Current Scenario

The Supreme Court declared Triple Talaq unlawful after the Shah Bano case. Furthermore, by passing the Muslim Marriage (Protection of Rights on Marriage) Act, 2019, the government has made a change.


Following the Supreme Court’s decision in 2017 declaring triple talaq unlawful under Muslim law, both husband and wife have equal rights to end their marriage. When two people enter into a marriage relationship, they may not know each other, as well as they did after living together for a while. Following that, if there is no compatibility between them, living apart is the best option.

Bad relationships can ruin both people’s lives, and unlike Hindu law, Muslim law recognises talaq as an old ritual that is not considered a sin.


Is a minor girl allowed to repudiate the wedding?

Yes, a minor girl may repudiate their marriage when they reach the age of majority.

What does Allah say about divorce?

“The Quranic verses say that a couple enjoys the freedom to remarry and reunite even after two divorces, but after the third, they can reunite only if the woman gets married to another man and divorced.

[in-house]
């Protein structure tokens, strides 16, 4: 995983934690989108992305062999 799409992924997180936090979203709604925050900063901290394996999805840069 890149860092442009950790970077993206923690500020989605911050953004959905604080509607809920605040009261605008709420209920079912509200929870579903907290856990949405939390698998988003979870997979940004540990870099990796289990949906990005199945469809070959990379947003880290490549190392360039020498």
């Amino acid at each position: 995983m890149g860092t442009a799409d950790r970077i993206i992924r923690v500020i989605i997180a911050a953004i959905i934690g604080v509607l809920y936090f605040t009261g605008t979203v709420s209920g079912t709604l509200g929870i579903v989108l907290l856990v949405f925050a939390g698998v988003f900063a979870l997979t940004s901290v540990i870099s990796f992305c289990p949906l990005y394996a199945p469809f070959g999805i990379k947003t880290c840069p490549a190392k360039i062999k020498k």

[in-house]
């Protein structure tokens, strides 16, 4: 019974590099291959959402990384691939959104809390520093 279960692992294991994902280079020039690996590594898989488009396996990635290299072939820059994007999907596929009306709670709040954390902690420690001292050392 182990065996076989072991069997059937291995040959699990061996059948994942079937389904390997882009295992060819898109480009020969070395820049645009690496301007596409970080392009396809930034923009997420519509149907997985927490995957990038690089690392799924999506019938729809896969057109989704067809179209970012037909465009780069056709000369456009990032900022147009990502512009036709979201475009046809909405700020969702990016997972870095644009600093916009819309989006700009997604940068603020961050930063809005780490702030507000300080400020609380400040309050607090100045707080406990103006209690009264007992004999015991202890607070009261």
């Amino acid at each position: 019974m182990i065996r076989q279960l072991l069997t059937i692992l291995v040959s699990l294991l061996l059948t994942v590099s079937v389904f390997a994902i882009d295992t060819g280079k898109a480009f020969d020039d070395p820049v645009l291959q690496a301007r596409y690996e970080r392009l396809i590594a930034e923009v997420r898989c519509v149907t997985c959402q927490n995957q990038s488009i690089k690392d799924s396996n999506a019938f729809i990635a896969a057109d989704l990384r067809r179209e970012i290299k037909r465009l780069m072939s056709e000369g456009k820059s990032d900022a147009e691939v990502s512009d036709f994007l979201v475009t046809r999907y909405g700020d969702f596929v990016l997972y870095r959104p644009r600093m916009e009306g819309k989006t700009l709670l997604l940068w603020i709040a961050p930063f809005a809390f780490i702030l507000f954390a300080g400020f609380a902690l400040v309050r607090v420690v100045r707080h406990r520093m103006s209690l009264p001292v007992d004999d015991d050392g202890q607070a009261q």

Can a woman divorce her husband in Islam?

Both Muslim men and women are allowed to divorce in the Islamic tradition. But community interpretations of Islamic laws mean that men can divorce their wives unilaterally, while women must secure their husband’s consent.

Will the first marriage be valid if the husband abandons Islam and adopts a different religion?

Where a Muslim husband converts to another religion (say Christianity), his marriage is immediately dissolved and the wife ceases to be a Muslim wife of that husband. As such, the wife is not governed by Muslim law and is free to marry another person (immediately) without waiting for the Iddat period.

Can women who observe iddat marry any man?

Women during this period have to remain in seclusion and are abstain from marrying another person.